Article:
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How to Manage Your Twitter Feed

        Tech | Internet Tips

Tips and Tools for Managing Your Twitter Feed
You can use Twitter itself to categorize those you follow into lists (like Wil Wheaton here), and even view others' lists  and follow them if they're public.
You can use Twitter itself to categorize those you follow into lists (like Wil Wheaton here), and even view others' lists and follow them if they're public.
Screenshot courtesy Shanna Freeman

It's easy to suffer from Twitter feed bloat. Following one person or business usually leads you to others, and Twitter helpfully makes suggestions for you based on what the people you follow are following. Then when somebody begins following you, you may feel compelled to follow them as well. Before you know it, you're scrolling through your feed looking for the people, businesses and topics that most interest you and trying to keep up with the action.

It's important to note that unlike with other social media sites, you aren't becoming "friends" with somebody when you choose to follow their Tweets. If someone is following you but you don't see anything particularly fascinating about their feed, don't add them back. Conversely, if you're following someone who doesn't follow you or interact with you in any way, feel free to delete them. You may also want to set a limit on how many people that you're willing to follow; that way if you want to add somebody new, you'll have to make room first.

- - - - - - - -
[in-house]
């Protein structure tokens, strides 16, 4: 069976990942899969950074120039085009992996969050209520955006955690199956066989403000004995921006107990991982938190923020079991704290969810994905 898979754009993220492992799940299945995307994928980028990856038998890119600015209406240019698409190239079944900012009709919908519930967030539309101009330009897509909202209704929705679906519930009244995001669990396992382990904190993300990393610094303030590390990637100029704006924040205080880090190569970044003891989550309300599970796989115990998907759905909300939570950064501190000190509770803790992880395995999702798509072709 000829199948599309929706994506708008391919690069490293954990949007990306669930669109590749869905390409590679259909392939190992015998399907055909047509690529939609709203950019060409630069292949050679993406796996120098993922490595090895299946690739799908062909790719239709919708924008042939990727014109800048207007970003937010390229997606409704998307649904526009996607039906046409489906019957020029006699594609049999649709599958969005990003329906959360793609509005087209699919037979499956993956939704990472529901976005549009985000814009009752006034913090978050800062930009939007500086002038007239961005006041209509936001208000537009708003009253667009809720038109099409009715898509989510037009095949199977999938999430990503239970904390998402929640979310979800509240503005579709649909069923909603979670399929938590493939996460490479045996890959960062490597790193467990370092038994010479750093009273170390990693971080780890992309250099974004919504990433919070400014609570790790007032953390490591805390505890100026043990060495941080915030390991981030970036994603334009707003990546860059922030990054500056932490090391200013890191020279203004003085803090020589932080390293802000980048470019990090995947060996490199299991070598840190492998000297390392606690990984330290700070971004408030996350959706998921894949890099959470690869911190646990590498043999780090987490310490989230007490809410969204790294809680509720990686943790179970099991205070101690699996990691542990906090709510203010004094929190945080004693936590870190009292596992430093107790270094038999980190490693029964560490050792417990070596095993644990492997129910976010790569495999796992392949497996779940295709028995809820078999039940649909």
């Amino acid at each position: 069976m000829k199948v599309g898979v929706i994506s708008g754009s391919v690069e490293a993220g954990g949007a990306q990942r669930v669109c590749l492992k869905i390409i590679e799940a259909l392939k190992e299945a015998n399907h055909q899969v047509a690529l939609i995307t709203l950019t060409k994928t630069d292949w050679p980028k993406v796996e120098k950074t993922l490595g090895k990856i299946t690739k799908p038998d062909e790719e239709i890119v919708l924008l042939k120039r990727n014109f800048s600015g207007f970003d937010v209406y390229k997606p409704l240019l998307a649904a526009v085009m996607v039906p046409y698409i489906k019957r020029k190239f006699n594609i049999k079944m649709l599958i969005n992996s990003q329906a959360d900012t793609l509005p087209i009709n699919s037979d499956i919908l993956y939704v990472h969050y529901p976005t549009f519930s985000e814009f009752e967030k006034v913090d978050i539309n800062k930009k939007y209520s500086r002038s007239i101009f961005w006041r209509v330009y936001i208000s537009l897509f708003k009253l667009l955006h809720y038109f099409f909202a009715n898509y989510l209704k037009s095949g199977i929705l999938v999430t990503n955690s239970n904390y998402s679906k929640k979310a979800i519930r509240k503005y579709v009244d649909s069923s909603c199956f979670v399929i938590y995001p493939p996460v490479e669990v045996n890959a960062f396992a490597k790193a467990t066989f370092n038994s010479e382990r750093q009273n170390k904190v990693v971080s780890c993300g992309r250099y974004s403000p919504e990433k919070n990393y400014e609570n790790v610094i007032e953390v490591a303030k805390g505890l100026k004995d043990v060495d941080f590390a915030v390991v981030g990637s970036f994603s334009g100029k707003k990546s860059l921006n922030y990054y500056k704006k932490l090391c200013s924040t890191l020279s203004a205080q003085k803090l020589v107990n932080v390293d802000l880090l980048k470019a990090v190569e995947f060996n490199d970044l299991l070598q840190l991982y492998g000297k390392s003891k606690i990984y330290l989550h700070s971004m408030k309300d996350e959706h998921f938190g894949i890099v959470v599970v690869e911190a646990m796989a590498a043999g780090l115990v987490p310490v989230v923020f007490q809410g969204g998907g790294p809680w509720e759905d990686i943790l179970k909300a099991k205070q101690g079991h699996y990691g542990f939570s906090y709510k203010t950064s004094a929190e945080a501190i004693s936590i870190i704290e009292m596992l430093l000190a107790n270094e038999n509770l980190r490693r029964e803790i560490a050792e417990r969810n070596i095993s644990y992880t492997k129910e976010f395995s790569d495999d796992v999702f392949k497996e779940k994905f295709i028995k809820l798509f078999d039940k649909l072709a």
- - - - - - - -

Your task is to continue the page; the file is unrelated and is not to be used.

Another way to quickly pare down your feed is to make your Twitter account private. That way, only people that you approve can read your Tweets, which will automatically limit the number of re-Tweets and direct messages that you'll receive. You may also think twice about following everyone who wants to follow you since you have to approve them first. If you're using your Twitter account to interact with a business or a celebrity, making your feed private won't allow you to reply to them or direct your Tweets to them using hashtags. If your feed is out of control, though, it's an easy way to scale back.

Twitter has a useful management feature that many people don't fully take advantage of: lists. Lists operate like filters. You can assign every account on your feed to a list, and then use the lists to read your feed by priority or look for something specific. For example, create a "family" feed so you can just see what those people are up to if you don't have time to read your entire feed. Just click on the silhouette icon in each account's profile, drop down to "add to list" and start forming your lists. You can also save searches and then use them when you want to find out what people are saying about a specific topic.

If limiting your followers or creating lists isn't helping you manage your Twitter feed, next we'll look at how you can use other applications to do it.